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Sean Blashe is a Packers fan who grew up in Bears territory and is currently a journalism and history major at Marquette University. Sean is a writer with PackersTalk.com and you can follow him on twitter at @SeanBlashe .

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12 thoughts on “Brett Hundley Can Become Valuable Trade Chip for Green Bay Packers

  1. Why does every think they drafted this kid just to train and trade? Whose to say Rodgers has not told them they need to start looking for his replacement so he can retire in 5 years? Does anyone know for sure Hundley won’t be the starting QB in 5 years? What if this kid develops into another Rodgers? Would you want to just trade him away whem Aaron could play another 7 years but no guarantees!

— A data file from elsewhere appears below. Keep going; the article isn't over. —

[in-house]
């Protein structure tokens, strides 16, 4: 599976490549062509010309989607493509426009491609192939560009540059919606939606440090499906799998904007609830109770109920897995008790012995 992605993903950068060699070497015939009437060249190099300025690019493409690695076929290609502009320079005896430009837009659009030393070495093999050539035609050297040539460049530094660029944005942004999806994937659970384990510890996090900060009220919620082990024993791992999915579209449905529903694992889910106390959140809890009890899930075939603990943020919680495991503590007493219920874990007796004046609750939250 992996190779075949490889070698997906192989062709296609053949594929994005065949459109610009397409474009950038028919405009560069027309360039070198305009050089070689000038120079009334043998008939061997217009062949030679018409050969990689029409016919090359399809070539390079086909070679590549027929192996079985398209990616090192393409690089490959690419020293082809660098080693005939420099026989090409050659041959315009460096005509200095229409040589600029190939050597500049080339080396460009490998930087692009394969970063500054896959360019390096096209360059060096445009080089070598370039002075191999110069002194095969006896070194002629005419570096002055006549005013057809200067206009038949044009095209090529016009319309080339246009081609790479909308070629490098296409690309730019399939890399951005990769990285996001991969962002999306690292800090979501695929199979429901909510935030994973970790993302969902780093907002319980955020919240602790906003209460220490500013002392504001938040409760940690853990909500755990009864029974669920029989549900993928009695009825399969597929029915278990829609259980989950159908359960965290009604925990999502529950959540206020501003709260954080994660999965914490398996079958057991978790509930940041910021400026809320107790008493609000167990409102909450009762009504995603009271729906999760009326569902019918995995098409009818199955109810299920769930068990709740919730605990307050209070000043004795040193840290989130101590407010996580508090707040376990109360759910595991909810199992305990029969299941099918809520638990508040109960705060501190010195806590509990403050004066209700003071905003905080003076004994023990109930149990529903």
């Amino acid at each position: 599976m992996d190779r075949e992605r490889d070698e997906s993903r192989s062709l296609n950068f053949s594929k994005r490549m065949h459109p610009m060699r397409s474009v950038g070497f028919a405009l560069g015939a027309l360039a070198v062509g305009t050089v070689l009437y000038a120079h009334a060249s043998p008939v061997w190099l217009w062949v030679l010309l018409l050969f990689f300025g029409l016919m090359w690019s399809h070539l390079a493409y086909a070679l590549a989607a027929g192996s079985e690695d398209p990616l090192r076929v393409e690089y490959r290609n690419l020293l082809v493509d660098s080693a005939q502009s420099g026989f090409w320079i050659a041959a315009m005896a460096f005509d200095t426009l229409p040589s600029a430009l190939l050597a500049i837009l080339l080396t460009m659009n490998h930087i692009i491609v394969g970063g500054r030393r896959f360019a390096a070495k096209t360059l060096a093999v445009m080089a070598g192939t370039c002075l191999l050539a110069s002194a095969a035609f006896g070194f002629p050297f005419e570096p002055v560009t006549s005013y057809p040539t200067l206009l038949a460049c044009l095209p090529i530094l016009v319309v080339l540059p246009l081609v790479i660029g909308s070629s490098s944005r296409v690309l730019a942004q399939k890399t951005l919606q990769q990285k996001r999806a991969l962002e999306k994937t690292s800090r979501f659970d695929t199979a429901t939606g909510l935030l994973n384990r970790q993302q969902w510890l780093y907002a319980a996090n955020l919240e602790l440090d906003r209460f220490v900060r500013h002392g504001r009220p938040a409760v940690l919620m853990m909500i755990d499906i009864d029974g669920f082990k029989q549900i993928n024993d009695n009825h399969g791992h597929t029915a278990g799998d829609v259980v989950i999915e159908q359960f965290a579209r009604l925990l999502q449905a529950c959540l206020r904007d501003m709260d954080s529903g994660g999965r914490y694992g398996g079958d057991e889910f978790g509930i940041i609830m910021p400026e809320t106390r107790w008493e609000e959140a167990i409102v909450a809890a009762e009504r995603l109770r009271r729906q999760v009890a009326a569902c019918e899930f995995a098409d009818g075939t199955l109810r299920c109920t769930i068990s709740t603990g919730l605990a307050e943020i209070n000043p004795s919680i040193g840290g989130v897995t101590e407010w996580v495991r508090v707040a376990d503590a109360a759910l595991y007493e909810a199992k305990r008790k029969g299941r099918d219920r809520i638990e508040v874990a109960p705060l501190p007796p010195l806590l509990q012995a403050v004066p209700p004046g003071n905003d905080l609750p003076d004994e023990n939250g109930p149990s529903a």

2. Why does every think they drafted this kid just to train and trade? Whose to say Rodgers has not told them they need to start looking for his replacement so he can retire in 5 years? Does anyone know for sure Hundley won’t be the starting QB in 5 years? What if this kid develops into another Rodgers? Would you want to just trade him away whem Aaron could play another 7 years but no guarantees!

  3. “Mike McCarthy has shown that he is very adept at developing quarterbacks into true professional talents. ”

    From his time as a head coach (which is what his current role is), there’s Aaron Rodgers….and Aaron Rodgers…oh, and then there’s Aaron Rodgers.